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Column: Stop fretting about ‘herd immunity’ — we may already be there

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Boxes containing the Moderna COVID-19 vaccine are prepared to be shipped out.
(AP)

As if to assuage an insatiable public appetite for bad news, every advance in the fight against COVID-19 seems to inspire a surge in pessimistic prophecies.

The latest example involves the prospects of reaching “herd immunity” — that is, a level of vaccinations and natural recoveries that will render the virus no longer a threat to public health.

A number of recent reports cast doubt on whether that goal is reachable. A New York Times article conjectured that herd immunity is “not attainable — at least not in the foreseeable future, and perhaps not ever.”

Trying to reach ‘herd immunity’ as if suddenly there’s going to be this magic day when...the virus is completely gone—that’s probably a fantasy. But getting the virus to a tolerable level where we don’t have to alter our way of life is probably very achievable.

David Dowdy, Johns Hopkins

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The article placed the blame partially on “vaccine hesitancy” leaving too many Americans unimmunized. The harvest was a surge of Twitter-based obloquy directed at Americans who turn down a COVID-19 vaccine.

Yet respected immunologists say the concept of herd immunity is widely misunderstood — and in fact the conditions for its attainment in the U.S. may be close or already have been reached.

That’s because the level of vaccination in much of the country already has been sufficient to drive the levels of infection steadily lower and foster a consistent reduction in new cases.

Indeed, the daily average of new cases per capita, compiled by the Washington Post, has fallen over the last seven days in all but five states. In two of the five, Wyoming and Maine, the figure rose by only 1% and in a third, New Mexico, it was flat.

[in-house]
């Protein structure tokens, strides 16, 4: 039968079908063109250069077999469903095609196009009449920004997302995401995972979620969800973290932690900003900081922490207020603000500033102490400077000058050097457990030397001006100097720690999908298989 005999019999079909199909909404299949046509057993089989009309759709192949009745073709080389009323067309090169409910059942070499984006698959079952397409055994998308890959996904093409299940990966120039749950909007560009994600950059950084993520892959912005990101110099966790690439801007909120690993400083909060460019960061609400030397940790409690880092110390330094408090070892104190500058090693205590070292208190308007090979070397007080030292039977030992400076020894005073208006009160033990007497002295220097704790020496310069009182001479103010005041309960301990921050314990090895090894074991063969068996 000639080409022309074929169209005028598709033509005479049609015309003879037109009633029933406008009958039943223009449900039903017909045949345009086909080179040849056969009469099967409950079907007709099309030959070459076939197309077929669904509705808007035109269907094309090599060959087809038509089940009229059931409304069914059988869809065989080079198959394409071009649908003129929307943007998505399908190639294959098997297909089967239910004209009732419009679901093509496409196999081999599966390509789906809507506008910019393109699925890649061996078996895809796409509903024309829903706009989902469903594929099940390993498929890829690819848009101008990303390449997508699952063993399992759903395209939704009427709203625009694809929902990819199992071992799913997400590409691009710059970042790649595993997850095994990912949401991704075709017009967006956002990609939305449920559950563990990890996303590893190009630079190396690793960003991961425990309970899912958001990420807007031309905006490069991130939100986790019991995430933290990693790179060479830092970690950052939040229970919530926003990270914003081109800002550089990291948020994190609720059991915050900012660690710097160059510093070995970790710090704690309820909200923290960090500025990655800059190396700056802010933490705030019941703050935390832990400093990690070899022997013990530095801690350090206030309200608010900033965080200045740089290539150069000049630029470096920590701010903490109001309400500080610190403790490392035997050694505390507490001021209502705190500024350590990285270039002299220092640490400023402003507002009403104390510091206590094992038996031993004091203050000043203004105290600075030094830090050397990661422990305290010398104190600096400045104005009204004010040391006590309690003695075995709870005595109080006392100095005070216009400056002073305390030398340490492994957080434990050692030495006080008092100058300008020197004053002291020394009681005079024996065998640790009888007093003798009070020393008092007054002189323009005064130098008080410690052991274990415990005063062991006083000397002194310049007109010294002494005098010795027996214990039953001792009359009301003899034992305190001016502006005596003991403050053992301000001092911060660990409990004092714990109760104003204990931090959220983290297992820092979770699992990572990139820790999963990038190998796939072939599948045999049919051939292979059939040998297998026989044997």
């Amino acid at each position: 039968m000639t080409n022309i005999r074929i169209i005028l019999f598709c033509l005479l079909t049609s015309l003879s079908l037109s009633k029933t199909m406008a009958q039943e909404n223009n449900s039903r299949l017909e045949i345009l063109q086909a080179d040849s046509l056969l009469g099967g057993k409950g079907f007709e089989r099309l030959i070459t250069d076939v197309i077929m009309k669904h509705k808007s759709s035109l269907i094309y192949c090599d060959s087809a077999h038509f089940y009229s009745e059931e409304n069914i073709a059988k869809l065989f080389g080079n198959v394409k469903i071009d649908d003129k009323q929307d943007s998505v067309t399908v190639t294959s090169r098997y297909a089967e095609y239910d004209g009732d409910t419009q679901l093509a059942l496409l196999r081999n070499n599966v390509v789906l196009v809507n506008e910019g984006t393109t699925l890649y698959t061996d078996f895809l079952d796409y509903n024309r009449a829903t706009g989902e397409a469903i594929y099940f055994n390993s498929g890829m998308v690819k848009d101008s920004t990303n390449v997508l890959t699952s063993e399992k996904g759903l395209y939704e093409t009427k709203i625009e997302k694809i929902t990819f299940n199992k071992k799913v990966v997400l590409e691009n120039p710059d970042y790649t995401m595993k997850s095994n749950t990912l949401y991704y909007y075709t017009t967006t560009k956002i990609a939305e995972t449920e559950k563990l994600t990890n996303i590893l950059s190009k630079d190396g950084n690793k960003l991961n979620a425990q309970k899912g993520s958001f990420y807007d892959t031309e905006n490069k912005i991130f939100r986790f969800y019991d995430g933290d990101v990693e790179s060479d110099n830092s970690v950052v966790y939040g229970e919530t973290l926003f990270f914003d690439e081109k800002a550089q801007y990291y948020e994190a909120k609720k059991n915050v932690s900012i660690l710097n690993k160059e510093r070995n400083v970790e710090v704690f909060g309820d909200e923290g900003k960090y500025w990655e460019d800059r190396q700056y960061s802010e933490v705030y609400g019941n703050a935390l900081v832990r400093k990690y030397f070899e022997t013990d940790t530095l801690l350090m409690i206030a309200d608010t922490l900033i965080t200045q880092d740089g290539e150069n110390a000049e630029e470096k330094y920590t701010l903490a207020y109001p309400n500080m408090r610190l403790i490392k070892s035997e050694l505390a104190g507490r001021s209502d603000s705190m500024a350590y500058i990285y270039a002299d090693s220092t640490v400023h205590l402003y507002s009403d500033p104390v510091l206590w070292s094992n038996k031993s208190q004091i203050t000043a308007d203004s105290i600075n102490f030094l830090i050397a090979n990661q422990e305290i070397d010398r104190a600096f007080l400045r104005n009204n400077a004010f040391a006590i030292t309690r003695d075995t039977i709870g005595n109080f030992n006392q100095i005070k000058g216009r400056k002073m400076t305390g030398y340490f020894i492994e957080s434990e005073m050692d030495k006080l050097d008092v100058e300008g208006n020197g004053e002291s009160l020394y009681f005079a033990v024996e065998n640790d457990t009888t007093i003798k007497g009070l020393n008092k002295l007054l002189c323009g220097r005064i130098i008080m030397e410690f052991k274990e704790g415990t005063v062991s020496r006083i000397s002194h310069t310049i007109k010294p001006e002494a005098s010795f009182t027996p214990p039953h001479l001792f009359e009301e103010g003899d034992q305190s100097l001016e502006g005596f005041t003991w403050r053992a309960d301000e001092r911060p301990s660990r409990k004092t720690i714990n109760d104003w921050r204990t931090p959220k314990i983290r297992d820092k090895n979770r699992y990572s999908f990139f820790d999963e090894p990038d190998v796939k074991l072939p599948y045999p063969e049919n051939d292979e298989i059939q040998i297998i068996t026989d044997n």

What’s causing confusion, experts say, is that laypersons tend to equate herd immunity with the complete eradication of the virus.

“That’s not what infectious disease doctors mean by ‘herd immunity,’” says Dr. Monica Gandhi, a professor of medicine at UC San Francisco. “Unfortunately, we’ve only eradicated a single virus in the history of mankind, and that is smallpox.”

Gandhi adds, “We live very comfortably with other viruses for which we’ve achieved herd immunity, it’s just that the public doesn’t know it.”

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For example, few Americans devote much attention to measles, a highly infectious disease, because childhood inoculations are so effective. That’s also true of polio, which lost its capacity to terrorize the public soon after mass inoculations with the Salk vaccine were launched in the mid-1950s.

Polio is now regarded as having been eliminated in the Western Hemisphere, though outbreaks still occur in less developed regions.

Vaccinations and immunity achieved naturally by those who have had COVID-19 drive down the transmission of the virus to the point where exposure is rare.

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“The non-immune are protected by not seeing the virus,” Gandhi told me. “It’s just not circulating at high rates. It will keep on going down and down in the population.”

That effect is already being seen in communities that have reached a high rate of vaccinations.

They include Britain, where more than 65% of all residents have received at least one dose of a COVID-19 vaccine; Israel, where 57% of the population is fully vaccinated, and San Francisco, where 74% of residents over 16 have received at least one dose and 56% a full dose. In all three locations, case rates are plummeting.

In other countries, notably India, the virus is still out of control — but the experience of locations where vaccination campaigns have been strong suggests paths for success to places currently beleaguered by COVID-19.

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For epidemiologists, that’s a very hopeful sign.